The big question is of course reliability. Failure of an overheated CPU, or a buggy device driver, will result in the stalling of several applications rather than just the one you’d lose if you were still running one isolated application per box. Virtualisation itself can also generate problems that can be tricky to resolve.
On the other hand, if a virtualised OS crashes, it can do so without affecting other processes running on the same hardware. Virtualisation could even result in greater reliability, given that there are fewer hardware components to fail.
Hidden issues
However, there may be hidden gotchas. For example, software pricing is predicated as a rule on a single application machine. Add CPUs and the price goes up, but not in direct proportion to their number. However, you need to check how software vendor price their products when running on one of 12 VMs on the single piece of hardware. Does that result in a 12-way price point? You may have some negotiating to do with your software vendor.
Two vendors
Exact comparisons between VMware GSX Server 3 and Microsoft’s VS are hard to make, since the Microsoft product is still in beta; it’s not finished. What’s more, details of its feature set are also hard to come by. That said, the Microsoft product includes support for SCS, two-node clustering, and a host of support for Microsoft’s own APIs, as you’d expect.
VMware’s new product increases the amount of memory available to each VM to 3.6GB, support for shared network adapters and, VMware said, a performance hike for network and disk operations of up to 10 to 20 per cent. It also features automatic virtual start-up and shutdown, PXE provisioning for booting and installing operating systems into new virtual machines.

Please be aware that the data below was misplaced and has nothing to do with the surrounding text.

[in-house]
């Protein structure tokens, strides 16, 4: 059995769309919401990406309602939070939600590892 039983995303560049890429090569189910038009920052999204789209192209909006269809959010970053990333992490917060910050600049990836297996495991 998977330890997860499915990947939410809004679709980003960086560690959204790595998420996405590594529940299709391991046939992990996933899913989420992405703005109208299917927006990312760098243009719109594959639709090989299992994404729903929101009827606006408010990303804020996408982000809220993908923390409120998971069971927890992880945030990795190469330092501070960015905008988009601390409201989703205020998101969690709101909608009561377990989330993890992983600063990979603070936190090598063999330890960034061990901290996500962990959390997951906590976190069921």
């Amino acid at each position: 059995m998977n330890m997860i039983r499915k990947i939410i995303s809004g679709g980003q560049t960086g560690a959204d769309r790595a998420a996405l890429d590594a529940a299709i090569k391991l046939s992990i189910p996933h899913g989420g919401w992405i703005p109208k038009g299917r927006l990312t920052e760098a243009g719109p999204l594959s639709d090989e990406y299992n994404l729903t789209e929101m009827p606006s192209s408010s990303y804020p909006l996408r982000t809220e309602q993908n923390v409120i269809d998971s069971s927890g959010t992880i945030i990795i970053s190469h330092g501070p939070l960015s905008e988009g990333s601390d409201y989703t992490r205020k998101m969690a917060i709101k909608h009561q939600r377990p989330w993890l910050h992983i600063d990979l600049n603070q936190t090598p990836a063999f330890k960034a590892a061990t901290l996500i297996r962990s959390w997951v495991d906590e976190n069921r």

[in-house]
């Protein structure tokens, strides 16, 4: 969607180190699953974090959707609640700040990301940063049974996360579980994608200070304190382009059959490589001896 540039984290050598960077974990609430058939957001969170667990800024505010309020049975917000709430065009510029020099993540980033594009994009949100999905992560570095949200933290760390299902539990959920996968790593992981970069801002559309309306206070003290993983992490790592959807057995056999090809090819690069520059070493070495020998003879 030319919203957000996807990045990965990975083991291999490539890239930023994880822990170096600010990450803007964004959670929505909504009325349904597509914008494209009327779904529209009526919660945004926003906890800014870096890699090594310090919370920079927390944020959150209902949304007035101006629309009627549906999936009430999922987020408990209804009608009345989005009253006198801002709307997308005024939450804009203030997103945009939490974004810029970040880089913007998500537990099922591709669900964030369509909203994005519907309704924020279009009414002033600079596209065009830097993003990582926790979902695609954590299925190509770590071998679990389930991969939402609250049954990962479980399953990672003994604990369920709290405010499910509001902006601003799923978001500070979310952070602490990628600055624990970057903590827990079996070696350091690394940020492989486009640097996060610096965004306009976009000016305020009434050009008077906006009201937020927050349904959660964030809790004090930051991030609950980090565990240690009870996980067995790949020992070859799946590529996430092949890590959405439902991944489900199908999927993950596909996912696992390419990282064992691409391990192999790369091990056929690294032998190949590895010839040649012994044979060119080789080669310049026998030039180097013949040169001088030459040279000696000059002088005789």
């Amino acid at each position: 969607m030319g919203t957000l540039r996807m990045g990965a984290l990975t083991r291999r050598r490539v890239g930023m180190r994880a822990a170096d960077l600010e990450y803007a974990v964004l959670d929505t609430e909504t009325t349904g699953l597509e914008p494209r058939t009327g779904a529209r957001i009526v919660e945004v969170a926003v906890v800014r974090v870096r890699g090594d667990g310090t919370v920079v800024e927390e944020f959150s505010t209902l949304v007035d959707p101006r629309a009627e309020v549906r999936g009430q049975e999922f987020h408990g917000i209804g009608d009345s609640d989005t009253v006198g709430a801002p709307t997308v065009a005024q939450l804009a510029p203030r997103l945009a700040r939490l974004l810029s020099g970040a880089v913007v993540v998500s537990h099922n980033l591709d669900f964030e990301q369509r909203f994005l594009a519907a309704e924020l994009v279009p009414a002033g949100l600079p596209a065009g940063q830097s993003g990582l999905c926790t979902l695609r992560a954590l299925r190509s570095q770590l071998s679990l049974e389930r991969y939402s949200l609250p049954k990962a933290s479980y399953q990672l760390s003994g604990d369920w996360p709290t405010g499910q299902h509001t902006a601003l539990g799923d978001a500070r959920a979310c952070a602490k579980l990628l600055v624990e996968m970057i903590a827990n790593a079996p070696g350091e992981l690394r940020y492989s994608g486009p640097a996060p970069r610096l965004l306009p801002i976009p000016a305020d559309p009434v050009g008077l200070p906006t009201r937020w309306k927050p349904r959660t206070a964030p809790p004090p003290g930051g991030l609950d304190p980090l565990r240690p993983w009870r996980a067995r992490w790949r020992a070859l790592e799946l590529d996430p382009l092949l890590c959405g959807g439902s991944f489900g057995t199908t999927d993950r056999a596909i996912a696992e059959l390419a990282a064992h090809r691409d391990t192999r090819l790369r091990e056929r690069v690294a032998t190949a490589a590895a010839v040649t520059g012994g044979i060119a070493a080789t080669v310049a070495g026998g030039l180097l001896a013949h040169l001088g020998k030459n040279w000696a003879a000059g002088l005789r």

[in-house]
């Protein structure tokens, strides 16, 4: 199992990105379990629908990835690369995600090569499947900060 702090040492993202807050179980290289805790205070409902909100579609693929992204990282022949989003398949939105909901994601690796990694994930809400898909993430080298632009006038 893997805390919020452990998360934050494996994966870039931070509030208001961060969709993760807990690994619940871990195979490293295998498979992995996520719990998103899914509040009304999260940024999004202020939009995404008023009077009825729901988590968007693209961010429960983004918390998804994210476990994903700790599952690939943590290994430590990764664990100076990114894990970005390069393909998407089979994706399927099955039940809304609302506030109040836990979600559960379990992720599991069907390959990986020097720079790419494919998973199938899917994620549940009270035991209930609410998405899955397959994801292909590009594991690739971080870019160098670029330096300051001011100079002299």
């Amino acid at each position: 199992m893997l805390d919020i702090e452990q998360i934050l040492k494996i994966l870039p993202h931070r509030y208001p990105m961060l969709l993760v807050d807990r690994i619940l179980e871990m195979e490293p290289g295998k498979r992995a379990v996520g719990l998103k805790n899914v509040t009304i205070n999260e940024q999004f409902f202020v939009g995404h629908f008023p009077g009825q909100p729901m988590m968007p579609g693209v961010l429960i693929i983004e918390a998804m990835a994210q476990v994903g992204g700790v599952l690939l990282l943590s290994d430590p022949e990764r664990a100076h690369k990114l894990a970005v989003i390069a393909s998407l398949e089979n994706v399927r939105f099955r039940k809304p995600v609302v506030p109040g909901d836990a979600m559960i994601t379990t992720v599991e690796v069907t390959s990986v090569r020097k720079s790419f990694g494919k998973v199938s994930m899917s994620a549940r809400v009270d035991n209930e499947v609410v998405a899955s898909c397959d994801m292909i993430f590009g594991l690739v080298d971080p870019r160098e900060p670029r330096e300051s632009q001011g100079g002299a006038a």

Both vendors say their products support Windows and Linux in VMs; VMware adds NetWare and FreeBSD. Microsoft’s VS is hosted only by Windows Server 2003, while GSX Server 3 can be hosted by a range of Windows and Linux OSes.
Analysts have indicated there is demand for Microsoft’s VS, which Microsoft hopes will spur migration from its ageing NT and 2000 software as companies seek to reduce the cost of upgrades and eliminate network heterogeneity. And Gartner reckons that enterprises considering VS should consider it strategic. However, Virtual Server won’t emerge as a finished product for several months so Gartner's advice on VMware is that enterprises should strongly consider VMware as a tactical solution.
In contract, VMware marketing VP Mike Mullany reckoned he didn’t see Microsoft and VMware as being in direct competition. He believed Microsoft sees virtualisation at the application level and as addressing the problem of migrating its users from NT4 and Windows 2000 to Windows Server 2003. VMware on the other hand he saw as being more focused on hardware-based virtualisation.
Conclusion
In the end though, virtualisation as a technique for server consolidation is bound to grow. Constraints on server space that will not allow the luxury of running one server per function. And with redundant hardware components, hardware that is becoming more reliable, and with upcoming multi-processor chips that will allow greater separation between VMs, virtualisation as a technique becomes more attractive.
Fortunately, you still have a choice of VM software too - VMware or Microsoft. We expect to be looking at both of these in more detail soon.